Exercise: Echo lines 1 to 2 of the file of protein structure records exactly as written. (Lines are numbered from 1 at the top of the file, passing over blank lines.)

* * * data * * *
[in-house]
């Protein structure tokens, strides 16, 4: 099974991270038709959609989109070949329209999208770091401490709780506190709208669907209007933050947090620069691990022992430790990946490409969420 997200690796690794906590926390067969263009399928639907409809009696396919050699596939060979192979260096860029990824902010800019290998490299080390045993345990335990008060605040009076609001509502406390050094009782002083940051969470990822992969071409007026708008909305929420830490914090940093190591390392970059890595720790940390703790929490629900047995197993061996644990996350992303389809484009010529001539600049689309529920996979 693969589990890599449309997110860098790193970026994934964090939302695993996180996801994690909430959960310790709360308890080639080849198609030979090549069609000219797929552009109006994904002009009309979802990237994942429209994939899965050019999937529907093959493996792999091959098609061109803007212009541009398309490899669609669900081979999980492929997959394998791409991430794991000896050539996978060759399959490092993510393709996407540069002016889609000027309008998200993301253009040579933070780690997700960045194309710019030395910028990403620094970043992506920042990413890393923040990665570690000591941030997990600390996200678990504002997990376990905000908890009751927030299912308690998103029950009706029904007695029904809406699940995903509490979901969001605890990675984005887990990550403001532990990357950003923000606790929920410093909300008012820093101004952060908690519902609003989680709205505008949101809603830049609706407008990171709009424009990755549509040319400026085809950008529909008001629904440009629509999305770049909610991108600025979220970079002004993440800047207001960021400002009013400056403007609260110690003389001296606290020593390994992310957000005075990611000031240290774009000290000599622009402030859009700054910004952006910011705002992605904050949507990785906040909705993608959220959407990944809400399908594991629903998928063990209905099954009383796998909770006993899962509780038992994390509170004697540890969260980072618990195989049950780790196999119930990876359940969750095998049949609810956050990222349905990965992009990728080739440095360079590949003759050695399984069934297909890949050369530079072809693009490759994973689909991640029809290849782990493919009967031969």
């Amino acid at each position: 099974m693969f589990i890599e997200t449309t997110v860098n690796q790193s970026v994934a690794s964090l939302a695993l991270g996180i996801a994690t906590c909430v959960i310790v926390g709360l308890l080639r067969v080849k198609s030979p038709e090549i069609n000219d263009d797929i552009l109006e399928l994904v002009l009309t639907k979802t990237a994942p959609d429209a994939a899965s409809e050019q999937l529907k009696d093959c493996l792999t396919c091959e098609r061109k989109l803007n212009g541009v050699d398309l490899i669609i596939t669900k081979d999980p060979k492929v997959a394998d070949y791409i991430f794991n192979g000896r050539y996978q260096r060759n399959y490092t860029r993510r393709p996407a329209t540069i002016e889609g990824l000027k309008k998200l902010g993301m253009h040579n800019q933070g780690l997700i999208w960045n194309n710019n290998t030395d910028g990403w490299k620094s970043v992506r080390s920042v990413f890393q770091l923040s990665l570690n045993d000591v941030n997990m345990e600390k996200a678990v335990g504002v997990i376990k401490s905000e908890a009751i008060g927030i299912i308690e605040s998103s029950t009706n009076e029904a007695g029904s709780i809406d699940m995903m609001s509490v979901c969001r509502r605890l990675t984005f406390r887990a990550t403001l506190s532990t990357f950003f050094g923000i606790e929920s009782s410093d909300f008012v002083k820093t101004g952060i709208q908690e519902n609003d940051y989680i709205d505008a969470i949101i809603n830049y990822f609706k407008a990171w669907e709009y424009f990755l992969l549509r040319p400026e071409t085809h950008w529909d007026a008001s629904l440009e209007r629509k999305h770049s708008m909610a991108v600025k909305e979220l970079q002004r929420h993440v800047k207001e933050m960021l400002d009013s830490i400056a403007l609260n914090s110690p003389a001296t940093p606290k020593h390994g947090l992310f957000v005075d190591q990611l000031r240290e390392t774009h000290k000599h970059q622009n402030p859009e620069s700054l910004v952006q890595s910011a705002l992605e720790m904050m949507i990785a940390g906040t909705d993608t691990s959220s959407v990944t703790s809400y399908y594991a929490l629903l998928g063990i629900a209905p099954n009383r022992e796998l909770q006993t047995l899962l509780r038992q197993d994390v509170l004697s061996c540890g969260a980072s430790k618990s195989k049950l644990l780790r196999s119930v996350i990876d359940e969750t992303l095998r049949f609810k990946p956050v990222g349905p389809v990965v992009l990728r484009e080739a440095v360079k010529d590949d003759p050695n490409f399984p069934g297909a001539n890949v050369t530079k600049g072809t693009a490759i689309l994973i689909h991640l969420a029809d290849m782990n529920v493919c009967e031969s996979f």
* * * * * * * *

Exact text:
[in-house]
């Protein structure tokens, strides 16, 4: 099974991270038709959609989109070949329209999208770091401490709780506190709208669907209007933050947090620069691990022992430790990946490409969420 997200690796690794906590926390067969263009399928639907409809009696396919050699596939060979192979260096860029990824902010800019290998490299080390045993345990335990008060605040009076609001509502406390050094009782002083940051969470990822992969071409007026708008909305929420830490914090940093190591390392970059890595720790940390703790929490629900047995197993061996644990996350992303389809484009010529001539600049689309529920996979 693969589990890599449309997110860098790193970026994934964090939302695993996180996801994690909430959960310790709360308890080639080849198609030979090549069609000219797929552009109006994904002009009309979802990237994942429209994939899965050019999937529907093959493996792999091959098609061109803007212009541009398309490899669609669900081979999980492929997959394998791409991430794991000896050539996978060759399959490092993510393709996407540069002016889609000027309008998200993301253009040579933070780690997700960045194309710019030395910028990403620094970043992506920042990413890393923040990665570690000591941030997990600390996200678990504002997990376990905000908890009751927030299912308690998103029950009706029904007695029904809406699940995903509490979901969001605890990675984005887990990550403001532990990357950003923000606790929920410093909300008012820093101004952060908690519902609003989680709205505008949101809603830049609706407008990171709009424009990755549509040319400026085809950008529909008001629904440009629509999305770049909610991108600025979220970079002004993440800047207001960021400002009013400056403007609260110690003389001296606290020593390994992310957000005075990611000031240290774009000290000599622009402030859009700054910004952006910011705002992605904050949507990785906040909705993608959220959407990944809400399908594991629903998928063990209905099954009383796998909770006993899962509780038992994390509170004697540890969260980072618990195989049950780790196999119930990876359940969750095998049949609810956050990222349905990965992009990728080739440095360079590949003759050695399984069934297909890949050369530079072809693009490759994973689909991640029809290849782990493919009967031969």